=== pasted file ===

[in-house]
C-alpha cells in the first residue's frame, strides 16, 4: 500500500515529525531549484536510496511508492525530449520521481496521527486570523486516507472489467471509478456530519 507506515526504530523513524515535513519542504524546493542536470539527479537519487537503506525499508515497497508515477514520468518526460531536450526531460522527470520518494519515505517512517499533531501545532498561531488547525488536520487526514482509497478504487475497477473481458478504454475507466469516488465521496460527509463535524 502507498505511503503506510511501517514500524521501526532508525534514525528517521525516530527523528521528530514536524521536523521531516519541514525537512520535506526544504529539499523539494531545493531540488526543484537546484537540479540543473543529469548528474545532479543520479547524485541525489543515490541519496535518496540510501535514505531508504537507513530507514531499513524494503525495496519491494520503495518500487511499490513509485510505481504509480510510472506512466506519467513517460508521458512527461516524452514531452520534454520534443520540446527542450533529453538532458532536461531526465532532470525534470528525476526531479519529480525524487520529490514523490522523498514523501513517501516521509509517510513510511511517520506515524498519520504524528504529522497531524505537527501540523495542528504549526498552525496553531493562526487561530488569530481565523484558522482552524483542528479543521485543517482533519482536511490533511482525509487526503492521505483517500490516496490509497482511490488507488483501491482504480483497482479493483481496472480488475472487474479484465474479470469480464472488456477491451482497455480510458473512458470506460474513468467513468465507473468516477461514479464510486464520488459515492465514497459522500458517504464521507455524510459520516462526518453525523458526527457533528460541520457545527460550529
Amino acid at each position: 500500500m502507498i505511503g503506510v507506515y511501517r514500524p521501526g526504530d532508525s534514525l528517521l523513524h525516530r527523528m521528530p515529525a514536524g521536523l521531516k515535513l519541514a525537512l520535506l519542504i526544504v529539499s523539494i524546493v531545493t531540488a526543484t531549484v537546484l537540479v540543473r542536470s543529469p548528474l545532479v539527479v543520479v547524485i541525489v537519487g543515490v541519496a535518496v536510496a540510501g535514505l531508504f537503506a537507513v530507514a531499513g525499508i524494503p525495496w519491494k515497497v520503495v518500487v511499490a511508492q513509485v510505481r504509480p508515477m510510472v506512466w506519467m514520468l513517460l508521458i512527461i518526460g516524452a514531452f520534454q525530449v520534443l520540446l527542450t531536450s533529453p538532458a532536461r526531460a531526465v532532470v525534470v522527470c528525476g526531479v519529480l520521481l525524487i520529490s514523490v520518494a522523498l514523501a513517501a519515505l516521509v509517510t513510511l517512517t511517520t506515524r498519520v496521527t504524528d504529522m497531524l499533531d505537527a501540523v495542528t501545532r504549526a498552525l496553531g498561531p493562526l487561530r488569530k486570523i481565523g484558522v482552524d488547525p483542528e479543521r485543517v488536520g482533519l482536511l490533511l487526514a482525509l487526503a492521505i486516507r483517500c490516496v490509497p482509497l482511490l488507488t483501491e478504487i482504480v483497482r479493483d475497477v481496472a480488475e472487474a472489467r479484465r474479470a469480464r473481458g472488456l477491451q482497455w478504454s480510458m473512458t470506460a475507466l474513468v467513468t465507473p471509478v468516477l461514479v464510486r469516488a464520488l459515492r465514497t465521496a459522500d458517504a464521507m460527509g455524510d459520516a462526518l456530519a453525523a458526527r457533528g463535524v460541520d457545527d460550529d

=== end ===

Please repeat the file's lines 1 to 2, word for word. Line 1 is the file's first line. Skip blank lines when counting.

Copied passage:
[in-house]
C-alpha cells in the first residue's frame, strides 16, 4: 500500500515529525531549484536510496511508492525530449520521481496521527486570523486516507472489467471509478456530519 507506515526504530523513524515535513519542504524546493542536470539527479537519487537503506525499508515497497508515477514520468518526460531536450526531460522527470520518494519515505517512517499533531501545532498561531488547525488536520487526514482509497478504487475497477473481458478504454475507466469516488465521496460527509463535524 502507498505511503503506510511501517514500524521501526532508525534514525528517521525516530527523528521528530514536524521536523521531516519541514525537512520535506526544504529539499523539494531545493531540488526543484537546484537540479540543473543529469548528474545532479543520479547524485541525489543515490541519496535518496540510501535514505531508504537507513530507514531499513524494503525495496519491494520503495518500487511499490513509485510505481504509480510510472506512466506519467513517460508521458512527461516524452514531452520534454520534443520540446527542450533529453538532458532536461531526465532532470525534470528525476526531479519529480525524487520529490514523490522523498514523501513517501516521509509517510513510511511517520506515524498519520504524528504529522497531524505537527501540523495542528504549526498552525496553531493562526487561530488569530481565523484558522482552524483542528479543521485543517482533519482536511490533511482525509487526503492521505483517500490516496490509497482511490488507488483501491482504480483497482479493483481496472480488475472487474479484465474479470469480464472488456477491451482497455480510458473512458470506460474513468467513468465507473468516477461514479464510486464520488459515492465514497459522500458517504464521507455524510459520516462526518453525523458526527457533528460541520457545527460550529